According to analysts, loss development from last year’s Japanese typhoon Hagibis is not following the same path as 2018’s Jebi, with the current prognosis being that development is much better than feared.
After the industry-wide experience with 2018’s typhoon Jebi and the resulting slow, creeping loss development, the insurance, reinsurance and insurance-linked securities (ILS) markets had been fearing similar would occur with the 2019 typhoons Hagibis and even Faxai.
Early loss estimates diverged with Hagibis, with some suggesting it might struggle to become a $10 billion insurance and reinsurance market loss, while others said it was a $15 billion event.
That wide dispersion in early industry loss estimates didn’t help, as it put the fear into some quarters and drove higher reserves to be set and a wide-spread expectation of impending loss creep from the typhoon.
But analysts at JMP Securities said that they don’t believe this will be the case, which confirms the thoughts of others in the sector and the estimates put out by major global reinsurance players.
Having recently visited Tokyo, Japan, where they met with Japanese ceding insurers, reinsurance companies and brokers and discussed prospects for the April 1st renewals, analysts from JMP Securities said that, “Typhoon Hagibis losses are developing much better than initially feared.”
As reinsurance firms initially pegged losses somewhere around the $15 billion mark, the wider market was fearing a repeat of Jebi and a slow, steady creep up towards a market loss of around that figure.
But estimates have since then come down significantly, with much of the market now operating on an estimate in the $8 billion to $10 billion range, JMP Securities analysts said.
The analysts said that during their meetings in Tokyo, estimates consistently ranged around this level, while some of the early renewal program data for April has showed losses dropping even further in some cases.
“It is understandable why initial estimates were so high following significant creep on 2018’s Typhoon Jebi – nobody wanted to be embarrassed again. However, in a largely flooding event (vs. largely wind for Jebi) in a country that arguably has among the world’s most advanced flood defenses, it is also understandable how such overreaction proved unwarranted,” the analysts said.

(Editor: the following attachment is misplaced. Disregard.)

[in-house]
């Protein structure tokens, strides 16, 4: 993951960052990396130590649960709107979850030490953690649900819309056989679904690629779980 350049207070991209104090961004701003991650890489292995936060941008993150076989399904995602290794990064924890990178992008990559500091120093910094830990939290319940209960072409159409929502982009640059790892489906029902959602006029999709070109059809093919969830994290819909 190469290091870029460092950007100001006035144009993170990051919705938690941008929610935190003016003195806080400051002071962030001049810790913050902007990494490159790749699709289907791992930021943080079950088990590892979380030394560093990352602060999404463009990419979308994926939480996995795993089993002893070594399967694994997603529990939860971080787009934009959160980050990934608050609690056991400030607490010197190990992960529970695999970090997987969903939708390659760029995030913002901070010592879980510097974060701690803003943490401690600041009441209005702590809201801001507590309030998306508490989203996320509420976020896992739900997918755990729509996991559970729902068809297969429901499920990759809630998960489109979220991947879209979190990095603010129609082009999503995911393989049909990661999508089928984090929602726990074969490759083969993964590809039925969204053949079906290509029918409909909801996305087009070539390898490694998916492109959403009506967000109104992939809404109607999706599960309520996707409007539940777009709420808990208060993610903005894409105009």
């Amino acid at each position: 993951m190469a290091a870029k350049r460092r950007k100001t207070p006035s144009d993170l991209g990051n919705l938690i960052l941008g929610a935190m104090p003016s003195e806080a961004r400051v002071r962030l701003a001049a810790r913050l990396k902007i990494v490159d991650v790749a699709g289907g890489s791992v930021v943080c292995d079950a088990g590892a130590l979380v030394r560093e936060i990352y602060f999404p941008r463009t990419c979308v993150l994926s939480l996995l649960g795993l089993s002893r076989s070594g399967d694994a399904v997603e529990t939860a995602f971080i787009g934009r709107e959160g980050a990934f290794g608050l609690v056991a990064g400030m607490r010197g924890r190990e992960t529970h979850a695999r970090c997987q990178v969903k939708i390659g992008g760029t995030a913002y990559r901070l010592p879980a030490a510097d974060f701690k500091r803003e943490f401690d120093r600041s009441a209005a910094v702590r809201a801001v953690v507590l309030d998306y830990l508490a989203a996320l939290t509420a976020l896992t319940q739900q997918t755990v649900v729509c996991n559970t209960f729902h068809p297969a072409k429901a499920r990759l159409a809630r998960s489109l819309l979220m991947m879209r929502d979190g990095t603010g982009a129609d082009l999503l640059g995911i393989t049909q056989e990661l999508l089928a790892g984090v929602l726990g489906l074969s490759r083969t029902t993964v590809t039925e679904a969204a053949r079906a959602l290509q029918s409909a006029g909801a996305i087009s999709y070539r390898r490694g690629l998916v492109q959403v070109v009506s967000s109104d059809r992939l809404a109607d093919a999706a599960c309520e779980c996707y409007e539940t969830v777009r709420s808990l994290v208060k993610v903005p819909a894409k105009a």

Rightly, the analysts ask what re/insurers will now do with the excess loss reserves that they booked for typhoon Hagibis?
The analysts said, “Common expectation would be that we will see it released into earnings as prior year favorable development as we progress through 2020. ”
But they point out that insurance and reinsurance companies often leverage excess reserves from one line of business to compensate for worse than expected losses or development in another.
This practice, of over-reserving on certain catastrophes where they can, to only reallocate or release reserve capital to the benefit of other lines, is a practice we’ve discussed a lot in recent years, as it has become a key tool in the accounting and reporting kit for many players.
JMP’s analyst team further explain, “We also would not be surprised to see a lack of development from some companies that based their loss on a larger event, particularly those that have legacy U.S. casualty books. We would not be surprised to see that cushion covertly reallocated to prior years’ casualty reserves, especially since for the offshore reinsurance group it is difficult for the outside community to follow the trail of reserve dollars once the initial loss is established.”
So the better than feared outcome from typhoon Hagibis may be a benefit for insurance and reinsurance firms that have suffered worsening losses in their casualty books in recent quarters.
So we’re unlikely to see any big moves from those that initially reserved around the $15 billion level, as they are more likely to covertly reassign that reserve capital to offset the problems in their casualty related lines.
It’s important to note that there is an expectation of a certain level of demand surge related to typhoon Hagibis, albeit unlikely at the levels seen with Jebi.
As we previously explained, sources in Japan said demand surge will be an issue for claims from typhoon Hagibis, as a lack of claims professionals, assessors and loss adjusters has been seen to be slowing the process of insurance claims filing and is expected to inflate claims amounts.
This is also evidenced in the way some of the largest Japanese primary insurer’s ultimates are moving very slowly and have a long way to run, albeit at lower levels than originally feared.
It’s also possible that the ongoing coronavirus outbreak could have some impact on availability of adjuster, or other service providers. Something the industry will need to watch for over the coming months on a global basis.